[¶7] DRC argues the PSC order was not in accordance with the law because under N.D.C.C. § 38-14.1-24(2) and its implementing regulations, recreational use can never be a "higher or better" use than agricultural use. The PSC responds that neither the statute nor the implementing regulations assign an order of priority to postmining land uses.

[¶8] "Statutory interpretation is a question of law." Industrial Contractors, 2009 ND 157, ¶ 11, 772 N.W.2d 582. "Questions of law, including the interpretation of a statute, are fully reviewable on appeal from an administrative decision." Id. at ¶ 6 (quotation omitted). "Words in a statute are given their plain, ordinary, and commonly understood meaning, unless defined by statute or unless a contrary intention plainly appears. N.D.C.C. § 1-02-02. Statutes are construed as a whole and are harmonized to give meaning to related provisions. N.D.C.C. § 1-02-07." Id. at ¶ 11 (quotation omitted). When a statute is clear and unambiguous, "the letter of [the statute] is not to be disregarded under the pretext of pursuing its spirit." N.D.C.C. § 1-02-05.

[¶9] Section 38-14.1-24, N.D.C.C., establishes environmental protection performance standards for surface coal mining and reclamation operations. Under N.D.C.C. § 38-14.1-24(2):

"General performance standards are applicable to all surface coal mining and reclamation operations and must require the permittee at a minimum to: . . . . "2. Restore the land affected to a condition capable of supporting the uses which it was capable of supporting prior to any mining, or higher or better uses approved by the commission, which may include industrial, commercial, agricultural, residential, recreational, or public facilities. In approving the postmining land use, or changes thereto, the commission shall establish by regulation postmining land use criteria that must be demonstrated by the permittee and considered by the commission in making its decision." Section 69-05.2-23-02, N.D. Admin. Code, implementing N.D.C.C. § 38-14.1-24, lists ten permissible postmining land uses:

"Land use is categorized as follows: "1. Cropland. "2. Tame pastureland. "3. Native grassland. "4. Woodland. "5. Fish and wildlife habitat. "6. Developed water resources. "7. Recreation. "8. Residential. "9. Industrial and commercial. "10. Shelterbelts." Section 69-05.2-23-03, N.D. Admin. Code, provides criteria for approving alternative postmining land uses.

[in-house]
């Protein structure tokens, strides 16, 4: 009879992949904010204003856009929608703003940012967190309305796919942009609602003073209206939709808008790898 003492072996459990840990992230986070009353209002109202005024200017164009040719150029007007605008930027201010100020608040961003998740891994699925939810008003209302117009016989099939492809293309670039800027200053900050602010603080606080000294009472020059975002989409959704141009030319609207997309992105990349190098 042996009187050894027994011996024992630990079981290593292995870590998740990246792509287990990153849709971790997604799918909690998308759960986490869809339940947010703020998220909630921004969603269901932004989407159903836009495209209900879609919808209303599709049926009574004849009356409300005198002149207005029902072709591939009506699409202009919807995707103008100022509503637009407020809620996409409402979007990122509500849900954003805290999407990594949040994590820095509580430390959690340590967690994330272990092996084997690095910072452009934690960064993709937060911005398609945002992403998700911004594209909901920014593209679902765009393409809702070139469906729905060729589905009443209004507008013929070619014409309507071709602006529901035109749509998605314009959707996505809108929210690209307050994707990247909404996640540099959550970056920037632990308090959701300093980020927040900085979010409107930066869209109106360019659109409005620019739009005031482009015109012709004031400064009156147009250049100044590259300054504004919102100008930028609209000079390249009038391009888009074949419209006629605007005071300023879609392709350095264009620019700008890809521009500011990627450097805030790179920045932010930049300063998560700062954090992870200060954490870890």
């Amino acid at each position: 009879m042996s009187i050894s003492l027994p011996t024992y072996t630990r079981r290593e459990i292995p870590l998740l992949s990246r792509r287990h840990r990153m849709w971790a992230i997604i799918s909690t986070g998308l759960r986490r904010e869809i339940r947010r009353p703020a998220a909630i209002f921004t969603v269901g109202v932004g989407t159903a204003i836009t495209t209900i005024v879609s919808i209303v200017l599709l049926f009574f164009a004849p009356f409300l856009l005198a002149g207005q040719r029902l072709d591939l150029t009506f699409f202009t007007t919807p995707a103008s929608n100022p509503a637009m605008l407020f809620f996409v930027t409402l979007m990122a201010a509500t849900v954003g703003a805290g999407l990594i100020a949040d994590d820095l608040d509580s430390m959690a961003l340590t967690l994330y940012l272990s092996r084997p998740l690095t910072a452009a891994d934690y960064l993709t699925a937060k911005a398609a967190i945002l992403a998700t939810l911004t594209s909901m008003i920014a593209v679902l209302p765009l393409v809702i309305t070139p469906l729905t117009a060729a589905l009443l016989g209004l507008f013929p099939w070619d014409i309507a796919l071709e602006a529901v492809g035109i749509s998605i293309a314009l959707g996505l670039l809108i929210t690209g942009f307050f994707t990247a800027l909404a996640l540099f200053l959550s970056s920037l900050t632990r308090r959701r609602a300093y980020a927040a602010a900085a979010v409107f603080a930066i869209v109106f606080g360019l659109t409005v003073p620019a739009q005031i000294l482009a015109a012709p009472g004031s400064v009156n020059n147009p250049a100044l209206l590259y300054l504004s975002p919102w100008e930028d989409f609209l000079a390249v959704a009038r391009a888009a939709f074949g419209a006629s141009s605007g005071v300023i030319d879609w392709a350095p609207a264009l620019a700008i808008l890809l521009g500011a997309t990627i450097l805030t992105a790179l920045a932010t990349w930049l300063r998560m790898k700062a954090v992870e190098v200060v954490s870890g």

[¶10] DRC argues that "[w]hen the statute is read as a whole, it is clear that a recreational use is not a 'higher or better' use than an agricultural use, or more specifically, a cropland use." DRC relies on the declaration of findings and intent at N.D.C.C. § 38-14.1-01(2) and (5) and the environmental protection performance standard at N.D.C.C. § 38-14.1-24(17) to support its argument. Section 38-14.1-01, N.D.C.C., provides:

"The legislative assembly finds and declares that: . . . . "2. The expansion of coal mining to meet the nation's energy needs makes even more urgent the establishment of appropriate standards to minimize damage to the environment and to productivity of the soil and to protect the health and safety of the public. . . . . "5. Surface coal mining and reclamation operations should be so conducted as to aid in maintaining and improving the tax base, to provide for the conservation, development, management, and appropriate use of all the natural resources of affected areas for compatible multiple purposes, and to ensure the restoration of affected lands designated for agricultural purposes to the level of productivity equal to or greater than that which existed in the permit area prior to mining." Under N.D.C.C. § 38-14.1-24(17), a permittee must, at a minimum:

"17. Restore lands affected by the surface coal mining operation which have been designated for postmining agricultural purposes to the level of productivity equal to or greater, under equivalent management practices, than nonmined agricultural lands of similar soil types in the surrounding area. . . ."

[¶11] The provisions cited by DRC establish that restoring land to agricultural use is one purpose of the surface coal mining and reclamation program. However, the provisions do not make agricultural use the highest or best use. Neither N.D.C.C. § 38-14.1-24(2) nor its implementing regulations establish a hierarchy of postmining land uses. Based on the plain language of the statutes cited by DRC, we conclude agricultural use is not always a higher or better postmining land use than recreational use. Section 38-14.1-24(2), N.D.C.C., did not require the PSC to designate the 86 acres for agricultural use.

B

[¶12] DRC argues the PSC's conclusions of law and order were not supported by its findings of fact because the PSC relied on improper justifications to make its decision. The PSC responds that its findings supported its decision affirming the order granting the revision.